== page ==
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didn't detonate. city residents were told not to leave their homes after the suspect warned he had put an explosive device in a public place. the hostage taker had a number of demands and he got on a call with the ukrainian president, volodymyr zelensky. translation: if we can do anything without launching an assault, if we can avoid putting at least one person's life at risk — these are principles i live with, have lived with, and will live with. the president complied with one particular demand by posting a facebook video where he says... "everybody should watch the 2005 film, earthlings." it's not known specifically why the suspected specifically wanted to promote an old animal rights documentary. within an hour of this post, all passengers were walking free. everyone who came out was unharmed. the suspect was on the ground,
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arrested, and taken away. the president's video was taken down. the situation is over now, and the investigation begins. people in the city can breathe a sigh of relief that in the end, no—one was hurt. alanna petroff, bbc news. police in costa rica have seized over 3,000 kilos of cocaine in two separate operations in the caribbean over the weekend. officials said they've arrested seven colombians and one honduran after intercepting two boats in different locations. central america's become an important transit point for drug trafficking cartels. the illegal shipment, it's thought, was heading across the border into mexico and eventually towards the united states. animal rights campaigners are asking the south korean president for help to
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save hundreds of caged moon bears. over 400 bears are being kept on farms across the country. they're waiting to be killed for their parts which some people use as medicine. our seoul correspondent, laura bicker, has this report — you may find some of the scenes upsetting. distressed, she rocks from side to side. she's not known life beyond these rusty bars. over 120 moon bears are crammed in filthy cages on this farm. some are missing limbs and fur. all are just waiting to die. translation: i started the farm to sell bear bile. back then, the bile used to sell so well, but now no—one wants to buy it. this distressing footage shows a bear being killed for its bile. it's legal in south korea, as long as the bear is over ten years old.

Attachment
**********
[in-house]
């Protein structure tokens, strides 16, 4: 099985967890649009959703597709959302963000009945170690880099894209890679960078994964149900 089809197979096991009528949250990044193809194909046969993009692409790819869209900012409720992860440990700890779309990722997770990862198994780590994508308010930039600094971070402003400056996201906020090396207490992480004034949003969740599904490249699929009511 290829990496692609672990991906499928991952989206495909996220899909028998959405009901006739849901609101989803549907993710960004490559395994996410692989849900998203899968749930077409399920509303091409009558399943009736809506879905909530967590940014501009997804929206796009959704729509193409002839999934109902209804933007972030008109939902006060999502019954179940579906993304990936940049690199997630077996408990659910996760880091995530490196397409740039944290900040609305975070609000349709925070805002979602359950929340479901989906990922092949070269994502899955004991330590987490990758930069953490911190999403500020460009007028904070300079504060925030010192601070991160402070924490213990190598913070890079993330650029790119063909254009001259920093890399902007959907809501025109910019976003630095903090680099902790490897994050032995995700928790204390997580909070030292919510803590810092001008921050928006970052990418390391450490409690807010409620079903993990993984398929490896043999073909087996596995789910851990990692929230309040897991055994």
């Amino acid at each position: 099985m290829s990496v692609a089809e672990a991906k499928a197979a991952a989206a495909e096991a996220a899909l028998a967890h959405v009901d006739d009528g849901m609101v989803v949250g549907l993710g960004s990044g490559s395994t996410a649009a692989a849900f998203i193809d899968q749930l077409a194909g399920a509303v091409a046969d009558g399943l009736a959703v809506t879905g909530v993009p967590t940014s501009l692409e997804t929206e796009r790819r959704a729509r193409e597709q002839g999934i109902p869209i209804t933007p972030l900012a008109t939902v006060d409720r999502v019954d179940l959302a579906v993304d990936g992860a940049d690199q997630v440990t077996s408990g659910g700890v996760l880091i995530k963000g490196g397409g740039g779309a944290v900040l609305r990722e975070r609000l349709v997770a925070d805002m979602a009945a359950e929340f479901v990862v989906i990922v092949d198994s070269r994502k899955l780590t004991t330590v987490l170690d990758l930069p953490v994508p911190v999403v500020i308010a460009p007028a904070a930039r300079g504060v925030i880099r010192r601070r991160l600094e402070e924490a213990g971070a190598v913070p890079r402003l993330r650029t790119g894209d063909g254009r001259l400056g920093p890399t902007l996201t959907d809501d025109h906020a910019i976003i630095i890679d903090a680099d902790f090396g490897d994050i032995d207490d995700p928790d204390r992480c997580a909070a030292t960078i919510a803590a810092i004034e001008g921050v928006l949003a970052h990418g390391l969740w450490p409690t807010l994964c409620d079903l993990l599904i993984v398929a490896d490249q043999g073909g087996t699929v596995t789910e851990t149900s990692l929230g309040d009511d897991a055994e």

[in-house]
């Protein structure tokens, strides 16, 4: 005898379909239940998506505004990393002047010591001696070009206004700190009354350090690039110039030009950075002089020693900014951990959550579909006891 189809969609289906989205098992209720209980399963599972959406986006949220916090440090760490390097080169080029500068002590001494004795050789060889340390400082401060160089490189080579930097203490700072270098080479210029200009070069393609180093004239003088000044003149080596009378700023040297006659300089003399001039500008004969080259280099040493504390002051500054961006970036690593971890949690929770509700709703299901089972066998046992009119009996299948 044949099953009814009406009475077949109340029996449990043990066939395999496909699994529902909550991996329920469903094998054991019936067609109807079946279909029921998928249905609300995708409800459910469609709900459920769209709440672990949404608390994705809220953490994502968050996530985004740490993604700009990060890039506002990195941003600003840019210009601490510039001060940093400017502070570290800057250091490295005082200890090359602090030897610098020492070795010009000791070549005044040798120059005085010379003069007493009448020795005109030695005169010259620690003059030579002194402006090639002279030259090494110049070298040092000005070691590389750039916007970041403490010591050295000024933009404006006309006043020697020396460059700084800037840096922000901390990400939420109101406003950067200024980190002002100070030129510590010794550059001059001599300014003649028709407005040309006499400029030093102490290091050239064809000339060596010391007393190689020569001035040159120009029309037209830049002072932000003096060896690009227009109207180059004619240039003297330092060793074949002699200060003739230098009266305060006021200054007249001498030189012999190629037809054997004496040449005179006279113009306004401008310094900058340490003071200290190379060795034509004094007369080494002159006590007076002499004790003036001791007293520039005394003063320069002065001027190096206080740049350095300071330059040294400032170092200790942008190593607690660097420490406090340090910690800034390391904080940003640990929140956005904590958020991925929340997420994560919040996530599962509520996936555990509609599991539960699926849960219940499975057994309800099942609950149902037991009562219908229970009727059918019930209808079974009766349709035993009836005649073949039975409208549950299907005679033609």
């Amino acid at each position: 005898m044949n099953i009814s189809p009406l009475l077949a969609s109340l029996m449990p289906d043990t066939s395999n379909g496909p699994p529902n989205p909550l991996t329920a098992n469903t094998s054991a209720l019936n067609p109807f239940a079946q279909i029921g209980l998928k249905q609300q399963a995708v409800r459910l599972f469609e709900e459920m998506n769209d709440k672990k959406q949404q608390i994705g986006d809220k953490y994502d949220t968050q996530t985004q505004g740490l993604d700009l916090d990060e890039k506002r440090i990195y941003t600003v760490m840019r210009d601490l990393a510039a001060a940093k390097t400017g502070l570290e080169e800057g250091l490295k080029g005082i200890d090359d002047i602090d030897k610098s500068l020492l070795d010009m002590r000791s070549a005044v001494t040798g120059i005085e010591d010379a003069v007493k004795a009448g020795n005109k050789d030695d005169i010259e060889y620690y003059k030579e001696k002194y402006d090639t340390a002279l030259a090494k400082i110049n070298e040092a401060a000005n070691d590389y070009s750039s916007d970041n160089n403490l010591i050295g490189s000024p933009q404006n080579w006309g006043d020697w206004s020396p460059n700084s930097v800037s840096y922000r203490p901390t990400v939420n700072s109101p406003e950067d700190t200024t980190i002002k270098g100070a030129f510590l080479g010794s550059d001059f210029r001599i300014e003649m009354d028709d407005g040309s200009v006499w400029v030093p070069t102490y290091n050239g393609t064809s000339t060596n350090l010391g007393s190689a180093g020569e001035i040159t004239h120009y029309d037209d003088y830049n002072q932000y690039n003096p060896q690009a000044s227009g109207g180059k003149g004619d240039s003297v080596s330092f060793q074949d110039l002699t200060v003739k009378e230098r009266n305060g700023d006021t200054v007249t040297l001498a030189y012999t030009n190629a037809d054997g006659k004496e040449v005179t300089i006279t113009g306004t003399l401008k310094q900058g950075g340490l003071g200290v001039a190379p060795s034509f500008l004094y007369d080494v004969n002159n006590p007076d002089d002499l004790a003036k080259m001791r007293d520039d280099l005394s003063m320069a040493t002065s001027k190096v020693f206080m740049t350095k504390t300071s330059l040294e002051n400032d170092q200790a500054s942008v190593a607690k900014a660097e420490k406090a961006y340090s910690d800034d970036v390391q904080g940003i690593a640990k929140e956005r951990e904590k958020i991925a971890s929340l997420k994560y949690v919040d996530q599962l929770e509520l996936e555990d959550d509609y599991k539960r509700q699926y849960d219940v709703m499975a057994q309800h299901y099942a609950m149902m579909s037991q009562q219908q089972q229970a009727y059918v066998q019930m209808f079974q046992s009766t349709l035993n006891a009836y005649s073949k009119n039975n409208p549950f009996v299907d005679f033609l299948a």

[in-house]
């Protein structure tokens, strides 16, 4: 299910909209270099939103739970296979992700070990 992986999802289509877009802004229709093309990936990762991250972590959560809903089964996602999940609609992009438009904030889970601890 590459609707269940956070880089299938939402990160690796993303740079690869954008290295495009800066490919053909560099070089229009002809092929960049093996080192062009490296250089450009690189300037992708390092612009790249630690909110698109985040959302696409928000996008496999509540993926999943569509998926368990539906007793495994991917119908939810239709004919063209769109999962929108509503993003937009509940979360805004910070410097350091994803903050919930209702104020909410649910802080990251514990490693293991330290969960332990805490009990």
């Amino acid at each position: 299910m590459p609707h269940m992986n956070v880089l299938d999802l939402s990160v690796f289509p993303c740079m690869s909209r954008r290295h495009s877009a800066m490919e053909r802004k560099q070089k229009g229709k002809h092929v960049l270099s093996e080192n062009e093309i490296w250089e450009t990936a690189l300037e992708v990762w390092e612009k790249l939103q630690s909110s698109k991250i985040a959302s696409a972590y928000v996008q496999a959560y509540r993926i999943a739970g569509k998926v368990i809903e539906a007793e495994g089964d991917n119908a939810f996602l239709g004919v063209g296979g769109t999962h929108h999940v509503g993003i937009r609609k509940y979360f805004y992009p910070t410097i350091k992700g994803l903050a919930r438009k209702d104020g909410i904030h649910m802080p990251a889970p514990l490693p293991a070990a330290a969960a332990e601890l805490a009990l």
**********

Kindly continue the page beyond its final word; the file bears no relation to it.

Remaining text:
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the fluid is used for a number of health problems from hangovers to heart disease. but demand has collapsed and farmers have no funds to feed the bears. these ones are fed leftover doughnuts from the krispy kreme factory. translation: this farm has the most bears out of any farms in korea. so we anticipated it would be in poor condition, but it's actually a lot worse than what we expected. campaigners are pushing the government to provide a sanctuary for over 400 of korea's forgotten moon bears and close down these farms. translation: we need to stop this wrong farming culture, especially in this time of coronavirus when it's important to put distance between wildlife and humans. the smell of the bear dung that's piled up underneath these cages is really overwhelming.
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and we're told that sometimes these bears will fight one another, injure one another, and often, they‘ re just left to die. moon bears are not meant to be in cages together, they're solitary animals. this is what a happy moon bear looks like. he is a two—year—old in the mountains injirisan national park. bear bile was once so sought after that these bears were captured and killed to near extinction. but dozens have now been reintroduced to the wild — including this mother and her cubs spotted on hidden cameras. it's not possible to re—wild the over 400 bears in this country, but campaigners are trying to make some of them more comfortable — in the hope that one day they will have more freedom. laura bicker, bbc news.
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a story we will be back to, of course, in the hope that it will go somewhere. thousands of people have lined the streets of jack charlton's hometown in northumberland, in north—east england, to pay their respects to the football legend ahead of his funeral. many applauded, cheered or waved flags and banners, as the cortege passed through the streets of ashington. his grandchildren paid tribute to "a proud englishman" who was famously a member of england's 1966 world cup winning side, "a proud northerner and a proud honorary irishman." he went on to manage the republic of ireland. because of pandemic restrictions, many of his family cannot be there for that ceremony so there will be a memorial service later on. and president trump has said the outbreak is likely to get worse before it gets better was not ina change before it gets better was not in a change of tack, he urged people to use a mask when